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rye with soaker - ripping dough

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cranbo's picture
cranbo

rye with soaker - ripping dough

I make a 60% rye bread, and I use a buttermilk & rye soaker. Hydration is around 65%; remainder of flour is generic bread flour. I knead in a Kitchenaid for about 7-10 minutes total. I also stretch and fold 2-4 times, depending on how lazy I am. 


The unbaked dough of the last 2 I've made starts to "rip" after I start to fold it. I doubt I could windowpane it. Is that typical? I know rye is low-gluten, but could I be overkneading it? Seems unlikely, but I'm looking forward to feedback.


Thanks!

Comments

Mini Oven's picture
Mini Oven

How long are you soaking the rye? An hour? two?


Method 1)  If you can, try soaking the rye with a minimum amount of buttermilk until it just forms a sticky dough and put the rest of the buttermilk into the other flours to mix first to develop gluten before adding the rye soaker.  Use just enough mixing then to blend the soaker into the dough.  It might help to used a little reserved flour from the recipe to add grit while blending and making mixing of the 40% other flour easier.  65% for a 60% rye is rather dry but doable. 


Method 2)  If you handle the dough with wet hands and not flour, that might also make the difference without any changes to the recipe. 


Ripping could be that the dough structure is breaking down but it could mean the dough is too dry and cannot stretch ev. with the gas expansion of the yeast.  Ripping during folding (no matter the type of dough) means "stop" doing it.  From the discription of 65% hydration, you will be lucky if you achieve folding the dough once, in half, or maybe into thirds tucking opposite sides under and patting it gently into shape.  Rub the surface with a little water before covering to rise.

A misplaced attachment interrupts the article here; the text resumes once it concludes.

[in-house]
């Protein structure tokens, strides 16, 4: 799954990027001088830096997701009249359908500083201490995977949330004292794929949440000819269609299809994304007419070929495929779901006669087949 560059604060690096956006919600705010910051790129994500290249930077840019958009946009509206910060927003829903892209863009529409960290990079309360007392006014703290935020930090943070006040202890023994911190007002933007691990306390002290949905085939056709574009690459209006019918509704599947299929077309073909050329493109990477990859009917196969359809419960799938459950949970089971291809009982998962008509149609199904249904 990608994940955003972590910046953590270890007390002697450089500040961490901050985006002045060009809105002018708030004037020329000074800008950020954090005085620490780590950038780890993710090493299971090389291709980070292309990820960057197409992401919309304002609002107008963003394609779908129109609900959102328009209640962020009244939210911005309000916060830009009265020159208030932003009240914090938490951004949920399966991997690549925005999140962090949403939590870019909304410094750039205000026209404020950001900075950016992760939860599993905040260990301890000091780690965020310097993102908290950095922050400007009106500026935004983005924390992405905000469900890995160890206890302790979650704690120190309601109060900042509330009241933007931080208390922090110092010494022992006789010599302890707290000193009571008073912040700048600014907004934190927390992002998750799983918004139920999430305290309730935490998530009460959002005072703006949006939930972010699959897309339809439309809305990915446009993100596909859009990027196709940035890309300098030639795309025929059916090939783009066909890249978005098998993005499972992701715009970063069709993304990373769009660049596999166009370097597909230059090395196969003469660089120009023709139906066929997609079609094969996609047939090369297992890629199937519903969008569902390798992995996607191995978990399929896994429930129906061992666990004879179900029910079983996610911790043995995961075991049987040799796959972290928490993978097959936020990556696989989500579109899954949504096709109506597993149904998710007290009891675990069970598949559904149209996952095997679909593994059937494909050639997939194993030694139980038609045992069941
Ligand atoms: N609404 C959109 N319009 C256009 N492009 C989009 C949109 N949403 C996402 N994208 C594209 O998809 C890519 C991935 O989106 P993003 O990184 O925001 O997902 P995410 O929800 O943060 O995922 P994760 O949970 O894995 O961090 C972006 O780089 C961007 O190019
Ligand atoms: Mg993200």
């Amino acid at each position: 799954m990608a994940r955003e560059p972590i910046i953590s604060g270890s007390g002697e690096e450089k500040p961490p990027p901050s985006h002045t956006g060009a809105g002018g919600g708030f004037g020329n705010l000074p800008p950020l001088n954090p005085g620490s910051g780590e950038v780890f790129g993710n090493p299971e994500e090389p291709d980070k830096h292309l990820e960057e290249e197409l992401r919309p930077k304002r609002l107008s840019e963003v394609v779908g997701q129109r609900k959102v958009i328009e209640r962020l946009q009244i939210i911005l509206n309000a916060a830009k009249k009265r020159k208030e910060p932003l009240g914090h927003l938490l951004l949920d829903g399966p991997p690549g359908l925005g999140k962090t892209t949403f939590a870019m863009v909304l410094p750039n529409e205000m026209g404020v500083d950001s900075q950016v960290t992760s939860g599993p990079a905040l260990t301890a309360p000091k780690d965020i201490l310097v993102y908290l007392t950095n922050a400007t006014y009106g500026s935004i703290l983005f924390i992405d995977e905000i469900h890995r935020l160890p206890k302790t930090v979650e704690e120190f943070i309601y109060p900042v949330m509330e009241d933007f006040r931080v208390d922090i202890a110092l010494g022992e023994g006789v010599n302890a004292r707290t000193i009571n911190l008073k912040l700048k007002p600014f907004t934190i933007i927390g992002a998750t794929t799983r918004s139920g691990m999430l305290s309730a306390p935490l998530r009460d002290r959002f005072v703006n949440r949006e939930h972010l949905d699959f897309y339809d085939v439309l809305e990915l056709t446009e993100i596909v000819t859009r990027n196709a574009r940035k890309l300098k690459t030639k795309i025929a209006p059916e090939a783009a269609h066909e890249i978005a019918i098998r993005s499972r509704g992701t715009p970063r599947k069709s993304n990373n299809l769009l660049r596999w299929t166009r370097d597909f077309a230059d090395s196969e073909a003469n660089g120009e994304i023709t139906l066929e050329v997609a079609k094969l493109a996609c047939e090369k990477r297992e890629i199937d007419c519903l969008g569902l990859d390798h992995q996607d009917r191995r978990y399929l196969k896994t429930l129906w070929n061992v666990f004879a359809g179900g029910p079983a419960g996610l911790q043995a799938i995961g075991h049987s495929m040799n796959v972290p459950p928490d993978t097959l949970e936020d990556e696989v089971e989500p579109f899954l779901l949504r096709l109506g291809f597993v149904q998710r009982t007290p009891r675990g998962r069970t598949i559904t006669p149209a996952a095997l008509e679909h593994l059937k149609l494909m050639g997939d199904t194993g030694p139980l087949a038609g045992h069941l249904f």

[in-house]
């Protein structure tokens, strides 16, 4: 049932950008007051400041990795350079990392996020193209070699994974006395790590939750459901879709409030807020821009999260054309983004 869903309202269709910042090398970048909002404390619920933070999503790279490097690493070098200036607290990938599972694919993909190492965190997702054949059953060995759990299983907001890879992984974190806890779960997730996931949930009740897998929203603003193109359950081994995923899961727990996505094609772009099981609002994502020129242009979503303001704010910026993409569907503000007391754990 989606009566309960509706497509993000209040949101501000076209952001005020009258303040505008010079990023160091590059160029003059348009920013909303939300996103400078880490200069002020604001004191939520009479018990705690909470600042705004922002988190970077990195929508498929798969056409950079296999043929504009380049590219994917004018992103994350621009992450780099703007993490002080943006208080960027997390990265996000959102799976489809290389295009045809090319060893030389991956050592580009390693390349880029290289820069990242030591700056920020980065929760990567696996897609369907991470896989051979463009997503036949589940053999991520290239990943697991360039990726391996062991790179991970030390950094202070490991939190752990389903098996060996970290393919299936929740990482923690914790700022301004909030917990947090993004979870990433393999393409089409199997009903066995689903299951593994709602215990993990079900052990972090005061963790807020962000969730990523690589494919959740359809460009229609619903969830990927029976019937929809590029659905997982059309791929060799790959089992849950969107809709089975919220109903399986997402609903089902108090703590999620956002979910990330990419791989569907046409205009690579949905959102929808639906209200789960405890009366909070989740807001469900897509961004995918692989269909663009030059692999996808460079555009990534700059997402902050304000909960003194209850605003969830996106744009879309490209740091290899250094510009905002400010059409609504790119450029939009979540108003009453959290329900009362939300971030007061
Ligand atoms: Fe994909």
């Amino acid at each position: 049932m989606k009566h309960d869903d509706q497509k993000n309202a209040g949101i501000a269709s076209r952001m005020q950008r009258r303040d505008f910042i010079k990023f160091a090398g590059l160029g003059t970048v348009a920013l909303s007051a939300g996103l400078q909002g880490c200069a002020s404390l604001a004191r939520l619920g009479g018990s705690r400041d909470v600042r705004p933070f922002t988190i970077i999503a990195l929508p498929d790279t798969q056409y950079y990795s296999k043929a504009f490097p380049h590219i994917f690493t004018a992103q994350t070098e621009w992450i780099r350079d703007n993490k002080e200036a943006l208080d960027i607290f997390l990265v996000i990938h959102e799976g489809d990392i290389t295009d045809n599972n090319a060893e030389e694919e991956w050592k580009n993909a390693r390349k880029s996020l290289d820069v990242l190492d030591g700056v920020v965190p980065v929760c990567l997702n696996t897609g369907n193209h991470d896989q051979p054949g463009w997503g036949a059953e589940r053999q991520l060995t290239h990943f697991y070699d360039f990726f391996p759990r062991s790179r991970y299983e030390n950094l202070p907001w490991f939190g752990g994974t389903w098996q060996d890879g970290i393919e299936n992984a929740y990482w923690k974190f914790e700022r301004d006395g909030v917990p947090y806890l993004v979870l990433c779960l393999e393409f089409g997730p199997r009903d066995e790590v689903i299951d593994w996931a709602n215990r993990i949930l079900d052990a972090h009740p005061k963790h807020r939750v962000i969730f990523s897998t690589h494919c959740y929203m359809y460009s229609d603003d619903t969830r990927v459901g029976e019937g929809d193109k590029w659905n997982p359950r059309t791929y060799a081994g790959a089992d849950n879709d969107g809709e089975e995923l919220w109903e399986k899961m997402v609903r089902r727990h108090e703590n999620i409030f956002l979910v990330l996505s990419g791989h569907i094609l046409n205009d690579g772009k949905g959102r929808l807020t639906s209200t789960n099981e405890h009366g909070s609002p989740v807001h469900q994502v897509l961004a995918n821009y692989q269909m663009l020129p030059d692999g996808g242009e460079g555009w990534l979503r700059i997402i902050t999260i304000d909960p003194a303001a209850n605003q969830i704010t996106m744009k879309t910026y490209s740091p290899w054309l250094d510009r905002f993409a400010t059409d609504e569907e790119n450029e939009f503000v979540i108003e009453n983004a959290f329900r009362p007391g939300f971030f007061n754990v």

If the recipe askes for several sets of folds (meaning a higher hydration) then the dough is either too dry or the soak was too long.  Buttermilks can vary in thickness and maybe a small liquid correction is required for the dough.  Play around and find out.

cranbo's picture
cranbo

Mini Oven,


Thanks for the great suggestions! 


Usually I soak the rye overnight. This last batch was just soaked 2 hours, but the effect was the same. Because of recent adjustments to my recipe, I can only guess that the cause of the "ripping" might be tweaks to the hydration I've been making. 


I will try a slightly higher hydration next time, close to 70%. I especially like the idea of kneading the white flour first, then adding the soaker in...genius! Should make for much better gluten development. Of course, this means I will have to revise my recipe somewhat, because I usually add all the liquid to the soaker. 


I'll let you know how it goes. 


 

nicodvb's picture
nicodvb

Cranbo, in addition to what Mini says you could add to the soaker some or all of the salt: it helps to block some of the enzymes in rye that damage the gluten proteins. You know, rye is a serious gluten killer.


Maybe it won't make a big difference, for for sure it won't make any damage to the bread and -in my opinion- it's worth a try.

cranbo's picture
cranbo

Thanks nicodvb. That's another good tip I'll try.


The loaves I baked tonight didn't brown as much, probably because not as much sugars in the dough (both added and natural); I usually do an overnight shaped ferment before baking.  


Just finished updating my recipe; looks like it will work just fine with the soaker, which will be near 75% hydration in the new version. I'm going to try Mini Oven's suggestion to knead the white flour first, then incorporate the soaker. 

Mini Oven's picture
Mini Oven

so much better than myself.  :)

ericb's picture
ericb

To call a high-percentage rye a "dough" is generous use of the term. In my experience, it's more like a very thick paste. As such, I no longer bother stretching and folding. Additionally, I have no hopes of forming a smooth, tight "gluten cloak" when shaping the dou... err, I mean paste. Rather, I just pat it into a ball. In the end, I get decent bread, but of course it looks nothing like wheat bread.

hanseata's picture
hanseata

Eric